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The New South and The Old Politics

Amazing Grace: With Charles Evers in Mississippi By Jason Berry Saturday Review Press, 358 pages, $8.95

By Douglas E. Schoen

THE PASSAGE of the Voting Rights Act in 1965 caused an historic change in the civil rights movement. With the enfranchisement of millions of blacks in the southern states, black leaders shifted their attention away from organizing sit-ins and demonstrations to building political structures capable of delivering the black vote. Since 1965, a large number of black political organizations and candidates have come forward but they have won comparably few elections.

In the "New South," blacks have only been able to elect two congressmen and a scattering of local officials. Part of the reason for this failure is traceable to basic structural conditions. In many areas, blacks simply do not have the numbers to outvote whites. Also, much of the black electorate is poorly educated and of low economic status. There are a number of other factors though, which must be considered if one is to understand the current state of black political development in the South.

Jason Berry, a white southerner who served as Charles Evers' press secretary during Evers' unsuccessful campaign for governor of Mississippi in 1971, has recently published a book which contributes much to our understanding of the political adaptation of southern blacks. Berry's book is a straightforward report of what happened during the campaign without any of the excesses of emotionalism that have plagued other authors who have written on-the-scene accounts of civil rights activity. Berry's most valuable contribution is that he isolates a number of key political factors which make electoral success in Mississippi, and by extension, the rest of the South so difficult for blacks.

ONE OF the key problems facing black politicians in the South is developing stable local organizations capable of turning out votes in the same manner that Irish politicians did in cities in the late 19th and early 20th centuries. Despite reports in The New York Times and The Wall Street Journal that Evers had developed a strong political machine statewide, Berry shows in some detail how poorly organized a number of counties were. While a number of counties in the Delta did have strong organizations, black candidates in many counties failed to campaign aggressively and did not develop the precinct organization to get out the vote. Many local blacks relied on Evers alone to produce a big enough turnout to give them the votes necessary to defeat entrenched whites. Many county organizations were not even strong enough to keep black voters loyal to black candidates. In some counties--including Evers's home area--black voters sometimes became jealous of black candidates and rationalized supporting the white opposition by concluding that uneducated blacks were incapable of serving.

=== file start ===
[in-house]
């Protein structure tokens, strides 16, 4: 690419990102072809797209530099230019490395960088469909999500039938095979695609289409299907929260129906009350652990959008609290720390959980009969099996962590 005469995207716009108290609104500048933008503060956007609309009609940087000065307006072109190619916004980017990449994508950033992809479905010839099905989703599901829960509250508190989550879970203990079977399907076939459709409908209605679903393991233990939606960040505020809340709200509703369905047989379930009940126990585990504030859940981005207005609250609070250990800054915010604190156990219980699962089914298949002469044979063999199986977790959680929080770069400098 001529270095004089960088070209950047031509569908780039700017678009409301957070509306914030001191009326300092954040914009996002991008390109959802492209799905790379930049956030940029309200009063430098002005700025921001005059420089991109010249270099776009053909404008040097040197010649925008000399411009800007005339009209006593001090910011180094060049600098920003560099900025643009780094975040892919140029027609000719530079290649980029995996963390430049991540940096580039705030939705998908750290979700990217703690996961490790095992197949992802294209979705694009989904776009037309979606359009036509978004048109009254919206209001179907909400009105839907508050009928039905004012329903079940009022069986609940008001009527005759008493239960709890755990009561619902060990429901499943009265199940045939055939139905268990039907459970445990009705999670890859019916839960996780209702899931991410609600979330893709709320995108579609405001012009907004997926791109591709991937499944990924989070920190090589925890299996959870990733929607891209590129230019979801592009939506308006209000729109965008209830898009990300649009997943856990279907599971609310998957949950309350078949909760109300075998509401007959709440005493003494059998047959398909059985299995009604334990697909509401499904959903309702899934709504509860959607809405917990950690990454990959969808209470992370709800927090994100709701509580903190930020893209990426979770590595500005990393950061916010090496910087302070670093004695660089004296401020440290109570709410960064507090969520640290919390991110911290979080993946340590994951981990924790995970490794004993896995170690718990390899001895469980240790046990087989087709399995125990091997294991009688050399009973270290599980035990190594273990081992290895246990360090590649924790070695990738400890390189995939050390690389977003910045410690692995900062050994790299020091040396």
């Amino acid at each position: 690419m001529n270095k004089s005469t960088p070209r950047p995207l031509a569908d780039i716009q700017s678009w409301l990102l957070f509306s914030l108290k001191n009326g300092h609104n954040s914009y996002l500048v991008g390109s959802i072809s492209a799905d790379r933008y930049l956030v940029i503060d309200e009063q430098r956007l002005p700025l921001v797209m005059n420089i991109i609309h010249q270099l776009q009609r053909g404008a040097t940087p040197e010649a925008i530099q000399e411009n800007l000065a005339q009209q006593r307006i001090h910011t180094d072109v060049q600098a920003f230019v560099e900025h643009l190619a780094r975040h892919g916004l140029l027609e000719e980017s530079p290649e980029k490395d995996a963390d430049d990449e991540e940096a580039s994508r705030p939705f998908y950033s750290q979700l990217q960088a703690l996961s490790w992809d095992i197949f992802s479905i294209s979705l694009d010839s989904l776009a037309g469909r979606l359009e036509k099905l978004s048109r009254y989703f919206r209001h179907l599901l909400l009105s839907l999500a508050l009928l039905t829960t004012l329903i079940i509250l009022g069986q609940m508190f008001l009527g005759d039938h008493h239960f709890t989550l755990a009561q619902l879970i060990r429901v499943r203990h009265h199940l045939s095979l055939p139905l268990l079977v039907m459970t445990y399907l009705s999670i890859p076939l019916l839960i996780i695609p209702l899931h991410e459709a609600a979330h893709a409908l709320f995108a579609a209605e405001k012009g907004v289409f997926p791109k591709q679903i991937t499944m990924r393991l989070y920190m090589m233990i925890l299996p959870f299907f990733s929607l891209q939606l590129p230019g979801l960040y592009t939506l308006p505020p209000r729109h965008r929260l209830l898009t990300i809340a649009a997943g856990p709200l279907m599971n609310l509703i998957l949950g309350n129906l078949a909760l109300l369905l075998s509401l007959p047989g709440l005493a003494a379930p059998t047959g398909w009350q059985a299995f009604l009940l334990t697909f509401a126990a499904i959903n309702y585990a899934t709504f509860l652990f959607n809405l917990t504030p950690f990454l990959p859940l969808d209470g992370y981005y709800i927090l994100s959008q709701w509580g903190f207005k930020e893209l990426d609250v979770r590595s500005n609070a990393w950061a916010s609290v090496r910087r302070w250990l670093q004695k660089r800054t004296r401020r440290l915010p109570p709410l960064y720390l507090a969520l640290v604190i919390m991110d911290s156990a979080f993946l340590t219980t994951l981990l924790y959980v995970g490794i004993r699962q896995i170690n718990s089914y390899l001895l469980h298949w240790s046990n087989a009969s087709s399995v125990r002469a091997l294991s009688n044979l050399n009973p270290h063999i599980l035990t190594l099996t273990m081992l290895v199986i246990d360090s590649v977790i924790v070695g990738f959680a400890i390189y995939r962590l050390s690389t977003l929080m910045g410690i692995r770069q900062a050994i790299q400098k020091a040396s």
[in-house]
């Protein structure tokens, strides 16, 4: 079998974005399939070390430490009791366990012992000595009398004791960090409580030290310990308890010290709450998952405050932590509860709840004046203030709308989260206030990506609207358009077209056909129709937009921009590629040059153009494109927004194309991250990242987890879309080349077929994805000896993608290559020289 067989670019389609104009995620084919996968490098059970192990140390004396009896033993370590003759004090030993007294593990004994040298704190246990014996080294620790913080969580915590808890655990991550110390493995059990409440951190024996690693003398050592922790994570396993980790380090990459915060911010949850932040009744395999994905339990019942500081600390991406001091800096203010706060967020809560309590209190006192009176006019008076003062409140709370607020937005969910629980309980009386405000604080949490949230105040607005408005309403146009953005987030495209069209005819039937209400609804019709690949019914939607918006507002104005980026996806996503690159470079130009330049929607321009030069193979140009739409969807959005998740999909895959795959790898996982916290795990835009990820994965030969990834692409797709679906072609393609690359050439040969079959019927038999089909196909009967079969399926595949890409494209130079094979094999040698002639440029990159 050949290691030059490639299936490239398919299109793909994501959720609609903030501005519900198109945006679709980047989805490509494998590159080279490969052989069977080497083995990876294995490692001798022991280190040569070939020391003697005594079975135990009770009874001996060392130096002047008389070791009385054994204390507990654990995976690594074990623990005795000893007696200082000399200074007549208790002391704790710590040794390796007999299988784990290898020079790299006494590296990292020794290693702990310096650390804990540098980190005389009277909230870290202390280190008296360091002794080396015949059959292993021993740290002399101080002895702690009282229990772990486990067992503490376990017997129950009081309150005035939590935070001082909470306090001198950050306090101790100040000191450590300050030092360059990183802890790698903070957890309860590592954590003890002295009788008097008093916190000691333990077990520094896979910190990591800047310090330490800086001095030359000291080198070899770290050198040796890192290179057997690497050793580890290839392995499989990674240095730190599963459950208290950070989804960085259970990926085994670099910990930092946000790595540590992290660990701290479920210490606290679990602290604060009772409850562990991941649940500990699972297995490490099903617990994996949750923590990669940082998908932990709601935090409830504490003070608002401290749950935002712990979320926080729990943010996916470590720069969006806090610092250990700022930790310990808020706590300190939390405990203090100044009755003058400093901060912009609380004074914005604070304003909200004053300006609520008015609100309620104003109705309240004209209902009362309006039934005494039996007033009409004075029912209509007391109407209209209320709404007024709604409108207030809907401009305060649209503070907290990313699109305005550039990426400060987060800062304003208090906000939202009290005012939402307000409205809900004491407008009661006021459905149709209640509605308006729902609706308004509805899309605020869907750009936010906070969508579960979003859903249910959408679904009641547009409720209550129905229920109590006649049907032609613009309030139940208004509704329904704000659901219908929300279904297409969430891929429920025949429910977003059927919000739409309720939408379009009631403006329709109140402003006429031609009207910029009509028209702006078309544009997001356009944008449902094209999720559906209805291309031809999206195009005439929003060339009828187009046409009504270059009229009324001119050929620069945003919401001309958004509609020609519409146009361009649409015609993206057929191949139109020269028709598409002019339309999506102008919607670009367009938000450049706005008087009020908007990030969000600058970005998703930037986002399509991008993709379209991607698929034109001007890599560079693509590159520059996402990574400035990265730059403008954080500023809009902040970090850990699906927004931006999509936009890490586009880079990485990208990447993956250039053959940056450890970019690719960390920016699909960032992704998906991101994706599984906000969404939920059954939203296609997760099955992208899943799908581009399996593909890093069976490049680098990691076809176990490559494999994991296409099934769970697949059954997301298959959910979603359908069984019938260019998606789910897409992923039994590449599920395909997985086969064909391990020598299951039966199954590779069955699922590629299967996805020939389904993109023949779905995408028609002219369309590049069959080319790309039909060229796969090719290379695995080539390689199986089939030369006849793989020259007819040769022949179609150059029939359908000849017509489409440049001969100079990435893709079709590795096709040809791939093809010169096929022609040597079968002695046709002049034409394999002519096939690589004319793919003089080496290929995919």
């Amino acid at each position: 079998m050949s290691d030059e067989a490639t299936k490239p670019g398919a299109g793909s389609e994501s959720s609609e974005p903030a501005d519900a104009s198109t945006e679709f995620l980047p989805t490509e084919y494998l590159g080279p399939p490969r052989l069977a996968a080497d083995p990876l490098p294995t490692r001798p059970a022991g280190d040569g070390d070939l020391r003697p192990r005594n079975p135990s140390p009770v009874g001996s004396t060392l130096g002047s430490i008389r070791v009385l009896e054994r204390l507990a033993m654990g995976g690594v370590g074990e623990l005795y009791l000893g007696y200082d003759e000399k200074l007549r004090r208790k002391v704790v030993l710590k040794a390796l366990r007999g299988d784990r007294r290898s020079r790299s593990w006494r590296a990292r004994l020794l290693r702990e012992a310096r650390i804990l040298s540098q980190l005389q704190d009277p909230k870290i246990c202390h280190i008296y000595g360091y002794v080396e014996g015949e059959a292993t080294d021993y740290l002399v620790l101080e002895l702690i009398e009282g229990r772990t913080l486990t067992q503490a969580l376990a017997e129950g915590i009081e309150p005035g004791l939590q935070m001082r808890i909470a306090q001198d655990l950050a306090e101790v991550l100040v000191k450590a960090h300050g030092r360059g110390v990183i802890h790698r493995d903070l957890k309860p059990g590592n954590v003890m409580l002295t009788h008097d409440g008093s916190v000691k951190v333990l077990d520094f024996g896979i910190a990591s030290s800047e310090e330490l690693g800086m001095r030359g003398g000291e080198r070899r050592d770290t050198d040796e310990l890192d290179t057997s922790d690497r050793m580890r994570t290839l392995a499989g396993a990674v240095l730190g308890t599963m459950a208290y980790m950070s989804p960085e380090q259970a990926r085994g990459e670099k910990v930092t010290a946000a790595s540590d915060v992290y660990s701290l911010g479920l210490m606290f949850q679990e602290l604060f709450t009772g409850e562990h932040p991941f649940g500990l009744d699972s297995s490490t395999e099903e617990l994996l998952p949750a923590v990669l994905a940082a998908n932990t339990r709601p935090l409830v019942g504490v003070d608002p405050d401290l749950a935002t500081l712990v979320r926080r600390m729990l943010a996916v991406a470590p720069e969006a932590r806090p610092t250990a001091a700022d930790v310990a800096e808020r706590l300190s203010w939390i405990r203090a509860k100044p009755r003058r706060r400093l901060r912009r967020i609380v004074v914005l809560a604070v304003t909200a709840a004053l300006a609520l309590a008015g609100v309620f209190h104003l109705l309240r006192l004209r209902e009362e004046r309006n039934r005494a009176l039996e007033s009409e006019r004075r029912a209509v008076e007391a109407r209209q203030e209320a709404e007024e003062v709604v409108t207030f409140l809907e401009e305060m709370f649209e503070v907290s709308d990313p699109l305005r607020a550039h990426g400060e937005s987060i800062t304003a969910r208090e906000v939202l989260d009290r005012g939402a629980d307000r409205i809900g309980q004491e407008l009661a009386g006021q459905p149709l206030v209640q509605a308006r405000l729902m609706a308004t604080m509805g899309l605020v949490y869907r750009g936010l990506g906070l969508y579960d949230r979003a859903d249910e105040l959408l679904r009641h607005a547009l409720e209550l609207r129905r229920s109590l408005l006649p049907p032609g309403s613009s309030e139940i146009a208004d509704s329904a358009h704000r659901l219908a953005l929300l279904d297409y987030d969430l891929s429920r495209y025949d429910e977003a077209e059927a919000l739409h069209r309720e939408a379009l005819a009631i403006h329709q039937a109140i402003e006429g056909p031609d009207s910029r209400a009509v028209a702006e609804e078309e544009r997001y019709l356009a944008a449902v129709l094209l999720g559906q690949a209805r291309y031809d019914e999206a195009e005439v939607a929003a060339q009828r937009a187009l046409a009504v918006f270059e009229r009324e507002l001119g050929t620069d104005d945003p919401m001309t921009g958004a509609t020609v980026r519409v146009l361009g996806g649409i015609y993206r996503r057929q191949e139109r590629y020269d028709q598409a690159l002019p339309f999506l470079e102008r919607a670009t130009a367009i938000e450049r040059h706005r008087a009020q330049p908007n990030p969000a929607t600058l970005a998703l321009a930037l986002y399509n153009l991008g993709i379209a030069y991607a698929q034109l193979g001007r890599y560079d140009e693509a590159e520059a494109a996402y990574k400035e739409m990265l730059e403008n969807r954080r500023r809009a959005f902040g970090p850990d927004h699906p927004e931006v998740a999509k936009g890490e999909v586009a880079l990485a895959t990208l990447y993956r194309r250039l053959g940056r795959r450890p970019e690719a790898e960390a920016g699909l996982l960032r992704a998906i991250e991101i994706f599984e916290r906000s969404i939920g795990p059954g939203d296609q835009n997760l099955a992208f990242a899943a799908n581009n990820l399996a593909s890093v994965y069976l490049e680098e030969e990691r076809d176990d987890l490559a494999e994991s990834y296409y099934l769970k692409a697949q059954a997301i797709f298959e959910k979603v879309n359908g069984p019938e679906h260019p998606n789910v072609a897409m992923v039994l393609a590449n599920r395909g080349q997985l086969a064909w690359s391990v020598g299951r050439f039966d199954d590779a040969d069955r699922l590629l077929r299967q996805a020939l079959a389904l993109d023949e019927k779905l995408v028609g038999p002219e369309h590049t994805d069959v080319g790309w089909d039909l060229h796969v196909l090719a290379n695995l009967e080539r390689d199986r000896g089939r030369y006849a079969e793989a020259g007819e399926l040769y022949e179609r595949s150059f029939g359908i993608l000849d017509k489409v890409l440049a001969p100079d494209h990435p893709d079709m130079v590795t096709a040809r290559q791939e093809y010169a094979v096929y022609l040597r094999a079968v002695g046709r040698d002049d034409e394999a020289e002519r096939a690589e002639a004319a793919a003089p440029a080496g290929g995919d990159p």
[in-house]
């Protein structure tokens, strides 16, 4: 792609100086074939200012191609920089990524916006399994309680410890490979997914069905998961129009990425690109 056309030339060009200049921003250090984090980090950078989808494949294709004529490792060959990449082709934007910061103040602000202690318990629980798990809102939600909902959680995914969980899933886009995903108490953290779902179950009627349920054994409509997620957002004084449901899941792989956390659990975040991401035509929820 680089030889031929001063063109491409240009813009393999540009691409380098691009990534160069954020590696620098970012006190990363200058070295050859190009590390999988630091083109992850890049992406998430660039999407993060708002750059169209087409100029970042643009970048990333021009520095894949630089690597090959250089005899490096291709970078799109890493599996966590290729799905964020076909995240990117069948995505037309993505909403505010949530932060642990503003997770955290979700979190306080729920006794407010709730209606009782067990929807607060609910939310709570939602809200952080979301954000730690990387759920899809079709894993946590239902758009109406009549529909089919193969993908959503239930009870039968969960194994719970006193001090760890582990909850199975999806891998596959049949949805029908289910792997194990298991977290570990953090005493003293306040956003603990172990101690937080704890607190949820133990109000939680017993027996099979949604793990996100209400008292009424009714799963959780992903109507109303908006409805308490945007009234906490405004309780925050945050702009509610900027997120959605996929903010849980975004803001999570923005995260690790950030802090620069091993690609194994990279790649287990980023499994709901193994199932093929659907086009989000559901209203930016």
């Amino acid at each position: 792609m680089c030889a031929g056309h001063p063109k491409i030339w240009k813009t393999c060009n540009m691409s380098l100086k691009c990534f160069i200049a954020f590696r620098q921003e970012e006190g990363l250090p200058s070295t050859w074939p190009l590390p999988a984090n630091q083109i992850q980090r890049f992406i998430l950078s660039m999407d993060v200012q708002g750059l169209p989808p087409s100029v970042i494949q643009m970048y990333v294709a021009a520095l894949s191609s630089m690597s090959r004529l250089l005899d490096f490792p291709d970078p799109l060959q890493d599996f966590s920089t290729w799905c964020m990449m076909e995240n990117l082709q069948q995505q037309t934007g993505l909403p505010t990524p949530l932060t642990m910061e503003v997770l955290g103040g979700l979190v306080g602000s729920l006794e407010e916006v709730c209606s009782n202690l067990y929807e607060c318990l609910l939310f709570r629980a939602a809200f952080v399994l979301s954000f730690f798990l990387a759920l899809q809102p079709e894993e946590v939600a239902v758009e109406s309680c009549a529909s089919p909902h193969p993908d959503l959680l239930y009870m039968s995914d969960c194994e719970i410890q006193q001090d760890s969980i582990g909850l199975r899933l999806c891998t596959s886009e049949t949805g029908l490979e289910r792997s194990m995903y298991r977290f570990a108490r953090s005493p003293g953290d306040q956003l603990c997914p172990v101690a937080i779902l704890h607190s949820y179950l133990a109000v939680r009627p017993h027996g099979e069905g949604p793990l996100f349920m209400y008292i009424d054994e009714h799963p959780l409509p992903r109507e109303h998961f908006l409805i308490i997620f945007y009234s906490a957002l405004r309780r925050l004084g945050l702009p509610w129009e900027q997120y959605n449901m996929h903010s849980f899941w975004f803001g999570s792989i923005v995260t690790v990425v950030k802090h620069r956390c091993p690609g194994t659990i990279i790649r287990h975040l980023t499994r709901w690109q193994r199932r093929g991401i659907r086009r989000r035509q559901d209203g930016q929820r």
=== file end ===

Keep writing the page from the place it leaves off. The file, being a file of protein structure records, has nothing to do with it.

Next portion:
Finally, black organizations often made the mistake of picking candidates who were unpopular in the black community.

A second problem black politicians in the South must consider is where to allocate the money they have raised. The local black organizations were hampered by a decision Evers made during the middle of his campaign that virtually all of the money he raised out of state would be used on his gubenitorial campaign and not sent to the county organizations. Evers initially had decided to run as a catalyst to pull out a large black vote capable of electing at least 100 local officials, but at the end of the campaign, put all of his resources in an extensive media campaign.

Berry concludes, quite correctly, that Evers probably made a mistake not channeling a greater share of his campaign funds to local organizations. He had virtually no chance of winning because only 35 per cent of the state's registered voters were black. As a result of this poor organization and a lack of funds, only about 60 local black officials were elected in 1971.